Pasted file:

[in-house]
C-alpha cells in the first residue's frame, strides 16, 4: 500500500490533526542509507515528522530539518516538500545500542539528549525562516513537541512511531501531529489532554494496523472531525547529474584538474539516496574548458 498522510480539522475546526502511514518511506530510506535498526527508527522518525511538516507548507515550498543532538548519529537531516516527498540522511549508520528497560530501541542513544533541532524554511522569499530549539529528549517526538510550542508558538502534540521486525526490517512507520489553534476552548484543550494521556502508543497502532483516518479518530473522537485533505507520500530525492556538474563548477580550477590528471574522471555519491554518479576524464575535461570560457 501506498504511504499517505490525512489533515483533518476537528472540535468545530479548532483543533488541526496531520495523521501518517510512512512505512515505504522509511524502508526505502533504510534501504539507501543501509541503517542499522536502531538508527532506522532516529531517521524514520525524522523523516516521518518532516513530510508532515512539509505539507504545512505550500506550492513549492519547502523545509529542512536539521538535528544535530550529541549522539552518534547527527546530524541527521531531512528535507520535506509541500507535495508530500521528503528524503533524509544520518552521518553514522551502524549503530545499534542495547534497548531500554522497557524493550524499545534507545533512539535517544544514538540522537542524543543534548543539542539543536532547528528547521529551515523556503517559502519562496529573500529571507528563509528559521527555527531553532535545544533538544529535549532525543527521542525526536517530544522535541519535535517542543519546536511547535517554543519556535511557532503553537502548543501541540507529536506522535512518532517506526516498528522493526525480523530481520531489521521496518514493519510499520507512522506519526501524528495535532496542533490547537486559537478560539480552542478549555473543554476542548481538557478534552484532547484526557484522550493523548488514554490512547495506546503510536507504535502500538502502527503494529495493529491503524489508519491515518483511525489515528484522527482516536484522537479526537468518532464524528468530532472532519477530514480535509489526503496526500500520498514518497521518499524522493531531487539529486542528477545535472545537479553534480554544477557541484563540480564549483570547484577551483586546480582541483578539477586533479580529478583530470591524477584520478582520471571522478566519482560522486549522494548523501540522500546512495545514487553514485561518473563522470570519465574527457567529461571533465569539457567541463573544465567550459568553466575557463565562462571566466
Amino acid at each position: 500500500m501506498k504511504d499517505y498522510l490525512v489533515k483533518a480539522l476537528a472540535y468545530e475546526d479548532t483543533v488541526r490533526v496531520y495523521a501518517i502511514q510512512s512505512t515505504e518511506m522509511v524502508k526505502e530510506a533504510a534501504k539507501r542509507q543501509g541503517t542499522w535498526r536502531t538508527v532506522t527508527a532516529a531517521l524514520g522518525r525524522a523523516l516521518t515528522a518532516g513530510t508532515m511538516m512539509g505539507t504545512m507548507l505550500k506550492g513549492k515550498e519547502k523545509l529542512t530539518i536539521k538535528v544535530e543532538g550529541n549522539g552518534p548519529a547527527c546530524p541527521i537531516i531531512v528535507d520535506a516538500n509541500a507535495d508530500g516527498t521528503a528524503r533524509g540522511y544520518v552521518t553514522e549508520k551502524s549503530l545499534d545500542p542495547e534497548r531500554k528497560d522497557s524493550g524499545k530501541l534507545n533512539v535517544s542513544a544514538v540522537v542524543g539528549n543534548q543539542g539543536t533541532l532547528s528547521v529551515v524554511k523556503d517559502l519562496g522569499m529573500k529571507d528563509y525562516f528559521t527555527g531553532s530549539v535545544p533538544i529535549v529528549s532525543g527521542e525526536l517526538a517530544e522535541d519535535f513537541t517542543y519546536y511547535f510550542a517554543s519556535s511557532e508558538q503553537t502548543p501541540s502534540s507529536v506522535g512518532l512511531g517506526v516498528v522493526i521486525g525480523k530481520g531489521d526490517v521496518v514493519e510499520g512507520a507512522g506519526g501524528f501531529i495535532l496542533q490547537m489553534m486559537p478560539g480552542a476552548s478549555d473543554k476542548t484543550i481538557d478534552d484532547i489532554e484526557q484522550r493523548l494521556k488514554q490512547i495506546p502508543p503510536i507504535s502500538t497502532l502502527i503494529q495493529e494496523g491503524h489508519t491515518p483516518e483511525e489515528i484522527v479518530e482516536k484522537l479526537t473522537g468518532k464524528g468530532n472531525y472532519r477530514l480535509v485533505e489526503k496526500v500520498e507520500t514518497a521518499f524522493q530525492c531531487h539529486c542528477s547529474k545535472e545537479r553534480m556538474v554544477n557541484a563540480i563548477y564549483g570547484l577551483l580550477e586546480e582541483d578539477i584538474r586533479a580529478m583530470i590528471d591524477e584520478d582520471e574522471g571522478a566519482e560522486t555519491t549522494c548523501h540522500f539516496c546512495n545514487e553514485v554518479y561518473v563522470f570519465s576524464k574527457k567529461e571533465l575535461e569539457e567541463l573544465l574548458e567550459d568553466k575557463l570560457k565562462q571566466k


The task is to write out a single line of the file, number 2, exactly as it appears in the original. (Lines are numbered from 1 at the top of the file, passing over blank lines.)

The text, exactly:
C-alpha cells in the first residue's frame, strides 16, 4: 500500500490533526542509507515528522530539518516538500545500542539528549525562516513537541512511531501531529489532554494496523472531525547529474584538474539516496574548458 498522510480539522475546526502511514518511506530510506535498526527508527522518525511538516507548507515550498543532538548519529537531516516527498540522511549508520528497560530501541542513544533541532524554511522569499530549539529528549517526538510550542508558538502534540521486525526490517512507520489553534476552548484543550494521556502508543497502532483516518479518530473522537485533505507520500530525492556538474563548477580550477590528471574522471555519491554518479576524464575535461570560457 501506498504511504499517505490525512489533515483533518476537528472540535468545530479548532483543533488541526496531520495523521501518517510512512512505512515505504522509511524502508526505502533504510534501504539507501543501509541503517542499522536502531538508527532506522532516529531517521524514520525524522523523516516521518518532516513530510508532515512539509505539507504545512505550500506550492513549492519547502523545509529542512536539521538535528544535530550529541549522539552518534547527527546530524541527521531531512528535507520535506509541500507535495508530500521528503528524503533524509544520518552521518553514522551502524549503530545499534542495547534497548531500554522497557524493550524499545534507545533512539535517544544514538540522537542524543543534548543539542539543536532547528528547521529551515523556503517559502519562496529573500529571507528563509528559521527555527531553532535545544533538544529535549532525543527521542525526536517530544522535541519535535517542543519546536511547535517554543519556535511557532503553537502548543501541540507529536506522535512518532517506526516498528522493526525480523530481520531489521521496518514493519510499520507512522506519526501524528495535532496542533490547537486559537478560539480552542478549555473543554476542548481538557478534552484532547484526557484522550493523548488514554490512547495506546503510536507504535502500538502502527503494529495493529491503524489508519491515518483511525489515528484522527482516536484522537479526537468518532464524528468530532472532519477530514480535509489526503496526500500520498514518497521518499524522493531531487539529486542528477545535472545537479553534480554544477557541484563540480564549483570547484577551483586546480582541483578539477586533479580529478583530470591524477584520478582520471571522478566519482560522486549522494548523501540522500546512495545514487553514485561518473563522470570519465574527457567529461571533465569539457567541463573544465567550459568553466575557463565562462571566466